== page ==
Making a Difference in Prince Edward Island: Wyatt Inman

Published On: July 30, 2020Categories: Interviews

Canada is a wonderful country. Part of what makes it wonderful is the beautiful province of PEI. The CSCA is thrilled to share this interview with Wyatt Inman, an S&C coach who has been making a difference in PEI for over 20 years.  

CSCA – What is your current primary role? 

WI – I have been a faculty member of Holland College on Prince Edward Island since 1998.  I began as a kinesiologist with the Atlantic Police Academy, and in 2000 I became the co-ordinator of the Sport and Leisure Management diploma program.  My current primary role is teaching topics related to exercise programming, exercise testing, and exercise training modes to Sport and Leisure Management students in the Kinesiology Profile at Holland College. 

I think the more interesting role for your readers related to the CSCA is that I am the primary strength and conditioning coach for the Holland College Hurricanes.  We are a small college in the Canadian Colleges Athletic Association.  The development of our strength and conditioning program arose as a natural marriage between a college program with keen students needing experience, and a varsity department that needed support.  The relationship began simply in the early 2000s with keen students doing pre and post season testing for some of the coaches.  For those up and coming strength coaches a key piece of advice I have is to take time to build and foster relationships with coaches.  Attend games, show an honest interest in their program.  As our coaches warmed up to our program, the support options increased.  Coaches noticed athletes were healthier, faster, stronger, etc., and they recognized the value added that resulted from the relationship.  The existing roster of coaches is entirely appreciative of the support we provide.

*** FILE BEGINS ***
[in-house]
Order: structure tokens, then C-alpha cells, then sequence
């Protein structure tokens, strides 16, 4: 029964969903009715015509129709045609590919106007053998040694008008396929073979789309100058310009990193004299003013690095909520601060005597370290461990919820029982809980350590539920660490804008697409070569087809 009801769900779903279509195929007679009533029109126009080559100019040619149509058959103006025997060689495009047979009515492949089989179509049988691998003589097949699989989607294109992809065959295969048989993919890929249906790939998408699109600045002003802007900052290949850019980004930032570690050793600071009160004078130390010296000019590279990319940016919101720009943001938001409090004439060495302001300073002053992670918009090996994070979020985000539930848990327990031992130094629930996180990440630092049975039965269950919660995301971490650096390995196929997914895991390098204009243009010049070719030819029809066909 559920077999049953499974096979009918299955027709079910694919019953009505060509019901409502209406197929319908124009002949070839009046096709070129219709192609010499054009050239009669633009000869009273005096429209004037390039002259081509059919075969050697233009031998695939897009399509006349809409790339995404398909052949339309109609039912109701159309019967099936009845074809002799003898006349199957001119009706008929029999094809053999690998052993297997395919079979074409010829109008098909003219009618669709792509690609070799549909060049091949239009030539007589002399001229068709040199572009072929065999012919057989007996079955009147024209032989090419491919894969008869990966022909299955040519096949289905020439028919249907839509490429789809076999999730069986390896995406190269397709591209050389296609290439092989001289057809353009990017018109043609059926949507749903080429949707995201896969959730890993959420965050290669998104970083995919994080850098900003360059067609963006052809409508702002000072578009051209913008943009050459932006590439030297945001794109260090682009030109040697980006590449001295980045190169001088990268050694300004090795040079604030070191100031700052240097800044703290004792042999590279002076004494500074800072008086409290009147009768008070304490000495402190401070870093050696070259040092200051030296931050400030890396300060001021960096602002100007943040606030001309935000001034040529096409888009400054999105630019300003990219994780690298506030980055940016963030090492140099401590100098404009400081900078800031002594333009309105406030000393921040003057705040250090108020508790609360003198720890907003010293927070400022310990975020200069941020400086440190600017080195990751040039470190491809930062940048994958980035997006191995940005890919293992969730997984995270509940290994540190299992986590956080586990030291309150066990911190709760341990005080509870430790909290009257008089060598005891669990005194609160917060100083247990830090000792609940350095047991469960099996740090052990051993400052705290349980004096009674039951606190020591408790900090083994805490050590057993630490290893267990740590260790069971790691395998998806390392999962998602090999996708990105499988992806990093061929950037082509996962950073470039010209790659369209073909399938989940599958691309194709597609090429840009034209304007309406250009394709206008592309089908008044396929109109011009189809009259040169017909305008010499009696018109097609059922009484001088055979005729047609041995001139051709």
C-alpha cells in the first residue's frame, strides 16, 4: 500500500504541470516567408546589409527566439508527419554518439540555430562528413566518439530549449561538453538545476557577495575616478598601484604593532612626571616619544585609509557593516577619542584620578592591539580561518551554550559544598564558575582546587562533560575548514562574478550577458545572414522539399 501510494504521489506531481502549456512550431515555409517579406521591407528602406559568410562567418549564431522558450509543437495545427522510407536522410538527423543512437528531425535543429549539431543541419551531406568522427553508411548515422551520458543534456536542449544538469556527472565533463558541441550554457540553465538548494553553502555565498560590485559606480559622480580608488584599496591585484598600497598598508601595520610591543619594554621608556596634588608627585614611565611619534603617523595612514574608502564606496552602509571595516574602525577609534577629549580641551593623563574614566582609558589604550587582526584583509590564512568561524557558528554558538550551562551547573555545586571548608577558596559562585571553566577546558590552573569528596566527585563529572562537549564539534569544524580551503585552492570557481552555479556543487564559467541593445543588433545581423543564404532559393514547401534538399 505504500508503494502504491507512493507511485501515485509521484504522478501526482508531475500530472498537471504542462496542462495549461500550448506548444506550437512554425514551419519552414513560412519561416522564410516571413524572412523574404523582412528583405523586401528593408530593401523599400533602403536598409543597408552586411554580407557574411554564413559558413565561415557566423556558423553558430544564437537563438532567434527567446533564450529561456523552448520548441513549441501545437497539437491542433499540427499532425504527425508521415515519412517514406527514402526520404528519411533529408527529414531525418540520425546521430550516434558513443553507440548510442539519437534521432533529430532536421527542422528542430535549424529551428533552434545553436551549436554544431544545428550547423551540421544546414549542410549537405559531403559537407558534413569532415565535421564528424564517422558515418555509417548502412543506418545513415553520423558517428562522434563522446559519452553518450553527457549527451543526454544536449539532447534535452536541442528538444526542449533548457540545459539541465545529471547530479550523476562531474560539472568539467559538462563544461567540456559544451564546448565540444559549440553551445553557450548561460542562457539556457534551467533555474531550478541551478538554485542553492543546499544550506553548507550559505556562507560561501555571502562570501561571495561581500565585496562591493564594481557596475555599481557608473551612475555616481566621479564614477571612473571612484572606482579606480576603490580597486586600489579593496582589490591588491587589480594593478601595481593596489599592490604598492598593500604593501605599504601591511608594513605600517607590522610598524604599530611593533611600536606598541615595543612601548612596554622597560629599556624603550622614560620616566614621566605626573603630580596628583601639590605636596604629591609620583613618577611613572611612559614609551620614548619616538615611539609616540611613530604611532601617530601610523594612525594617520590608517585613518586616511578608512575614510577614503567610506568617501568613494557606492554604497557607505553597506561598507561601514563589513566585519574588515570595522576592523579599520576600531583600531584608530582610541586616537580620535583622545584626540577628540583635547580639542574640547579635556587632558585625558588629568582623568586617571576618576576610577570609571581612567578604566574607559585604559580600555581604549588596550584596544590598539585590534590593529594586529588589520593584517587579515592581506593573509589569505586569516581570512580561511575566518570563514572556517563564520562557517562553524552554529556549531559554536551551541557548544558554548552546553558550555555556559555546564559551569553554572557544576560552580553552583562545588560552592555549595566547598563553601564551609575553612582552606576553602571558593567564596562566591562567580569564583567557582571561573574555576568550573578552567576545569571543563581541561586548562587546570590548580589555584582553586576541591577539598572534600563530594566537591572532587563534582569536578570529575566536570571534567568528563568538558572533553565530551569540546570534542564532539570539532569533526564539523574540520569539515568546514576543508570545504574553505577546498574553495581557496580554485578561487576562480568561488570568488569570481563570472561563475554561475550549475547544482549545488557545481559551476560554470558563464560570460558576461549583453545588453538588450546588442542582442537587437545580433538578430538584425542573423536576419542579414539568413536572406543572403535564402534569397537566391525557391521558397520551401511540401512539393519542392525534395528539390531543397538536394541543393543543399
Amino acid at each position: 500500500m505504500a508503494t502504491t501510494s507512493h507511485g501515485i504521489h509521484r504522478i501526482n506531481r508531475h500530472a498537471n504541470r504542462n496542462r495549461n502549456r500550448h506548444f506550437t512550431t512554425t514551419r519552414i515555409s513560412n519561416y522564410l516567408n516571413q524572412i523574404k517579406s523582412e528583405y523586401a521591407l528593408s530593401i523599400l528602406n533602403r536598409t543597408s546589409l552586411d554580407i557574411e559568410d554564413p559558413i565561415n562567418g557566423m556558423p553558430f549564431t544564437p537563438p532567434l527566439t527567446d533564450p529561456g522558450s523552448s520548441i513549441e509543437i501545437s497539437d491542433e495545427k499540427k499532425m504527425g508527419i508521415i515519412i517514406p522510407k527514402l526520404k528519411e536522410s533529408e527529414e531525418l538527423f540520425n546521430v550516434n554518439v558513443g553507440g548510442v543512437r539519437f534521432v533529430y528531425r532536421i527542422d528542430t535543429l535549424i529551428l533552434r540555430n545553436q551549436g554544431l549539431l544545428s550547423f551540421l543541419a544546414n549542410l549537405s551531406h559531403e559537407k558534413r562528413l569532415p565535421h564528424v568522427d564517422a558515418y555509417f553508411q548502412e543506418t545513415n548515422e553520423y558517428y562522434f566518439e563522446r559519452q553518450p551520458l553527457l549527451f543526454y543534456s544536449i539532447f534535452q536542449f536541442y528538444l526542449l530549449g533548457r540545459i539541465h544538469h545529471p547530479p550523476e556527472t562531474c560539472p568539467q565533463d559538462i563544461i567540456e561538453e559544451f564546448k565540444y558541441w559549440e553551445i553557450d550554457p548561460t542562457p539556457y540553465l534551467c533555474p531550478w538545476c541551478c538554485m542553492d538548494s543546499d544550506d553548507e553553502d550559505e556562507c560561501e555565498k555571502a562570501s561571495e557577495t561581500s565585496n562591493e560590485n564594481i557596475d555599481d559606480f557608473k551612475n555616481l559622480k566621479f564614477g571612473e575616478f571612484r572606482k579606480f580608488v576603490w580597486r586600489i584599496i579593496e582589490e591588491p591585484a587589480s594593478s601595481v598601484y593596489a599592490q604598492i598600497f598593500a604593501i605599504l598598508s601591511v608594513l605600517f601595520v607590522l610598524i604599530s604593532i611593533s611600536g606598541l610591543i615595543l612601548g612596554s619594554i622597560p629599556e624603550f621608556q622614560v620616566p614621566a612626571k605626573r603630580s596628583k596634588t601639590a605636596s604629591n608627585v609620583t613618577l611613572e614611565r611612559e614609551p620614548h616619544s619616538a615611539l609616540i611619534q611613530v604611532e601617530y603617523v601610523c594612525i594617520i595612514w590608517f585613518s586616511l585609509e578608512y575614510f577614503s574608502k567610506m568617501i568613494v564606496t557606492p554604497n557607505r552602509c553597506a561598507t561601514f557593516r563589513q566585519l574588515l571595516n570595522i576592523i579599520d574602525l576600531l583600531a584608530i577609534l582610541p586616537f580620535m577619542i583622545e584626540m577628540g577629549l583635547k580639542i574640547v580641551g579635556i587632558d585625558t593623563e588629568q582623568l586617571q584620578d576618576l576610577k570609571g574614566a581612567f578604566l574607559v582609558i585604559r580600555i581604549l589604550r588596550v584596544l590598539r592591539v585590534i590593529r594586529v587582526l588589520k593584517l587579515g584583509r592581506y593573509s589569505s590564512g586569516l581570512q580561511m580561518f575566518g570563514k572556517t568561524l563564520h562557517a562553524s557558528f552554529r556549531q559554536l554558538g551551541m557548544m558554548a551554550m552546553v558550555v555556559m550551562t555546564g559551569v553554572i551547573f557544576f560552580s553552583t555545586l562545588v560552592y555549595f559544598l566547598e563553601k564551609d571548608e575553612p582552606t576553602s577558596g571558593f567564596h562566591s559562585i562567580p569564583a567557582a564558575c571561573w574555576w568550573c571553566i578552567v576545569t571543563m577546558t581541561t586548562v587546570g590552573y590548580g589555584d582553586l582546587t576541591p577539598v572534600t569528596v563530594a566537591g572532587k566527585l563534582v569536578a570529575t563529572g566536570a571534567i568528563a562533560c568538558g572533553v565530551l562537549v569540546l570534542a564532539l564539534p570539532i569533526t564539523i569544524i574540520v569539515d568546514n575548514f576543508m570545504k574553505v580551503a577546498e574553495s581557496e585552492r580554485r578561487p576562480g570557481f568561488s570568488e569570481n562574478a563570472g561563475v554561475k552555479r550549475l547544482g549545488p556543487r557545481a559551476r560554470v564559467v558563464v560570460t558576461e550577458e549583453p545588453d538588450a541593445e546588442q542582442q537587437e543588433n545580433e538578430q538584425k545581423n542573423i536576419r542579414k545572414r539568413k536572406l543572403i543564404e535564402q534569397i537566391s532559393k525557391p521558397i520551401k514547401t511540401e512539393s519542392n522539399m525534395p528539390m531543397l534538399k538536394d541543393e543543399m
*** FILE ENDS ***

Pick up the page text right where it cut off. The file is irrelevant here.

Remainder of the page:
The current focus of my program is two-fold: 1) provide in-season and off-season support to all teams to maximize the quality of the varsity experience for athletes, and 2) provide my students an opportunity to teach, test, and coach real athletes/clients.  I would suggest that to achieve these goals I spend 15-20 hours weekly between September and May each year doing work directly related to varsity strength training and conditioning.  Some of that time is adjusting programming, meeting with coaches, and typical administrative work.  The rest of the time is supporting sessions in the training environment with teams and student coaches.  

CSCA – Entering the industry what was your greatest need? 

WI – In one word, mentorship.  I had some opportunity to provide testing and training for clients and athletes with a prof when I was a student at UNB, Fredericton.  However, the experience was me simply doing the work without a great deal of guidance or mentorship.  Then a month after graduation I earned a position at Holland College and began my career. The 1990s in Atlantic Canada was not a great era to find a local mentor in this field.  I strongly encourage recent grads, anyone for that matter, to demand of themselves that they include mentoring as a part of development. 

CSCA – To date, what has been your greatest learning? 

WI – I have begun to embrace simple technology that both helps athletes and students learn better and frees up my time for more mentorship time for student trainers.  Program sharing with athletes/clients was low tech when I started my career.  I handed photocopies of word-processed documents to athletes.   I wrote down cues and quick reminders in the margins and drew stick figures beside exercise names that were unfamiliar.  In recent years I have really enjoyed using some simple tools to improve my ability to provide feedback and support and enhance program delivery.  Two examples of tools I use regularly are Coaches Eye and Train Heroic.  I suspect that most of your readers are using these types of tools, and I cannot imagine how I effectively provided support without these tools. 

These tools have been invaluable during COVID-19 pandemic.  For those unfamiliar with these examples, Coaches Eye is an app which, among other things, captures movement and contains excellent features for cueing and correcting movement.  Video files can be reviewed and shared between coach and athlete or vice versa.  When you cannot be in a room with an athlete, a tool like Coaches Eye is a real game changer.  Train Heroic is a robust app/platform for supporting team/one-to-one training.  I cannot imagine how I would be supporting the volume of students or athletes I am supporting now without this platform.  I can do daily updates to a session on the fly with my phone, teams can communicate among themselves, and athletes can show props and ‘chirp’ one another about workout elements. 

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